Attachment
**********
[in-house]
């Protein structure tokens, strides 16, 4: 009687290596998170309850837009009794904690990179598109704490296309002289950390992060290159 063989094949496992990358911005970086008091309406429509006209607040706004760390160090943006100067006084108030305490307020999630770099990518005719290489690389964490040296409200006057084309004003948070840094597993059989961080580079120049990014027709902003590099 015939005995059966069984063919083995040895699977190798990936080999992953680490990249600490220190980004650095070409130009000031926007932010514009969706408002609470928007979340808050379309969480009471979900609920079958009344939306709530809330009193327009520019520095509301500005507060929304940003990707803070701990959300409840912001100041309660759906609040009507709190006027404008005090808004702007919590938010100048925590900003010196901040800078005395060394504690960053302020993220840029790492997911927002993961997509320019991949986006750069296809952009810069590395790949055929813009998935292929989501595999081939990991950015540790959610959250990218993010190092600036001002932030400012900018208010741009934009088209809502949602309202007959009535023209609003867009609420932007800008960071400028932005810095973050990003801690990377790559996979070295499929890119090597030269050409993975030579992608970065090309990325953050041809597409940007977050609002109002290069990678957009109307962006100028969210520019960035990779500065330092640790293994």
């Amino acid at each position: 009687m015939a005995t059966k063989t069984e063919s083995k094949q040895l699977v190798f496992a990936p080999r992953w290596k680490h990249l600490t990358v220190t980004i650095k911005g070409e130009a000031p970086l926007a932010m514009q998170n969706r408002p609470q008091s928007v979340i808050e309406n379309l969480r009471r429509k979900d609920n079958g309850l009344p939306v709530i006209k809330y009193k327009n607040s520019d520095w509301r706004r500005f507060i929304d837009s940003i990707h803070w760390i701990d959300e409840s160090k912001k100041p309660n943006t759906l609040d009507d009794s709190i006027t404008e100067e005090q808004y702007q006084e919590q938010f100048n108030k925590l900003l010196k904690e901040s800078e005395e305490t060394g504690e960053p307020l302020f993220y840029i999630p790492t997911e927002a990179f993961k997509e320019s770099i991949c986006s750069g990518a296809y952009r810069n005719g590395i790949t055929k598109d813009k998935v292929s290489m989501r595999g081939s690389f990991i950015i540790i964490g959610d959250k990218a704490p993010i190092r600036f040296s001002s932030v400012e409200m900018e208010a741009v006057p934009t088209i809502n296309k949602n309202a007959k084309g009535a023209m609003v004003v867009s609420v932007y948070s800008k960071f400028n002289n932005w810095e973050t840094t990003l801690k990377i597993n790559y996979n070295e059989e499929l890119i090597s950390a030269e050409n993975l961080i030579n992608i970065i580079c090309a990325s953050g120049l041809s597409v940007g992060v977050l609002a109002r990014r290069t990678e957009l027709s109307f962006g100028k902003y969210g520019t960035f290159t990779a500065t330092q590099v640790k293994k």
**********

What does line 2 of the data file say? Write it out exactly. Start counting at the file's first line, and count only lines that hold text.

């Protein structure tokens, strides 16, 4: 009687290596998170309850837009009794904690990179598109704490296309002289950390992060290159 063989094949496992990358911005970086008091309406429509006209607040706004760390160090943006100067006084108030305490307020999630770099990518005719290489690389964490040296409200006057084309004003948070840094597993059989961080580079120049990014027709902003590099 015939005995059966069984063919083995040895699977190798990936080999992953680490990249600490220190980004650095070409130009000031926007932010514009969706408002609470928007979340808050379309969480009471979900609920079958009344939306709530809330009193327009520019520095509301500005507060929304940003990707803070701990959300409840912001100041309660759906609040009507709190006027404008005090808004702007919590938010100048925590900003010196901040800078005395060394504690960053302020993220840029790492997911927002993961997509320019991949986006750069296809952009810069590395790949055929813009998935292929989501595999081939990991950015540790959610959250990218993010190092600036001002932030400012900018208010741009934009088209809502949602309202007959009535023209609003867009609420932007800008960071400028932005810095973050990003801690990377790559996979070295499929890119090597030269050409993975030579992608970065090309990325953050041809597409940007977050609002109002290069990678957009109307962006100028969210520019960035990779500065330092640790293994």